Since 2004, Seattle attorney Andrew Basiago has been publicly claiming that from the time he was 7 to when he was 12, he participated in “Project Pegasus,” a secret U.S. government program that he says worked on teleportation and time travel under the Defense Advanced Research Projects Agency.
“They trained children along with adults so they could test the mental and physical effects of time travel on kids,” Basiago told The Huffington Post. “Also, children had an advantage over adults in terms of adapting to the strains of moving between past, present and future.”
Skeptical? You’re not alone. Hong Kong physicist Shengwang Du issued a paper last year saying time travel is impossible, because nothing moves faster than the speed of light, the Los Angeles Times reported.
Nevertheless, Basiago’s claim gets support from Alfred Webre, a lawyer specializing in “exopolitics,” or the political implications surrounding an extraterrestrial presence on Earth. Webre said teleportation and time travel have been around for 40 years, but are hoarded by the Defense Department instead of being used to transfer goods and services faraway distances.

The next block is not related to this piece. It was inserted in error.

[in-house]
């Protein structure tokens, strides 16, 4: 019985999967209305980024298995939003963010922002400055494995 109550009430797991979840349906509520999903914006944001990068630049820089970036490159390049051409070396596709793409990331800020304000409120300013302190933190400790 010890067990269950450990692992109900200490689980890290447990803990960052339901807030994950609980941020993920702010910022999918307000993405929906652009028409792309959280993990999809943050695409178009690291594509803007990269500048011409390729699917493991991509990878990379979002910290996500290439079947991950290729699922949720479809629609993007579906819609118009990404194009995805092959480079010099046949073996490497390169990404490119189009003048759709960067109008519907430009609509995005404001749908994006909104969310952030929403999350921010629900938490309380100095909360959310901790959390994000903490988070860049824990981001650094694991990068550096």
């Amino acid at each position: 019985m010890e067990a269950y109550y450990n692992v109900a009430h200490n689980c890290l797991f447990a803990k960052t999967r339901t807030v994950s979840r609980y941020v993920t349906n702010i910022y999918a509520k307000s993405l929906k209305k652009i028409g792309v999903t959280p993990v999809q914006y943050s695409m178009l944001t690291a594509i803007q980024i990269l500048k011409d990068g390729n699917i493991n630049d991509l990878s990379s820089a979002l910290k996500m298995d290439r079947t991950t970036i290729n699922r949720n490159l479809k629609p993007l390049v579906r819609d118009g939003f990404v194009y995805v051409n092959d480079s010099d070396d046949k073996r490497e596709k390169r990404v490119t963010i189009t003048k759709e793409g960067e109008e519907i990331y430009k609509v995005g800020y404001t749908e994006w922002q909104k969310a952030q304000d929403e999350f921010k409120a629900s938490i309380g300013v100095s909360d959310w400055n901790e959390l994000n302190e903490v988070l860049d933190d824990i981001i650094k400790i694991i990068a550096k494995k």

“It’s an inexpensive, environmentally friendly means of transportation,” Webre told The Huffington Post. “The Defense Department has had it for 40 years and [former Defense Secretary Donald] Rumsfeld used it to transport troops to battle.”
Basiago said he experienced eight different time travel technologies during his stint in the program. Mostly, he said, his travel involved a teleporter based on technical papers supposedly found in pioneering mechanical engineer Nikola Tesla’s New York City apartment after his death in January 1943.
Read more at the Huffington Post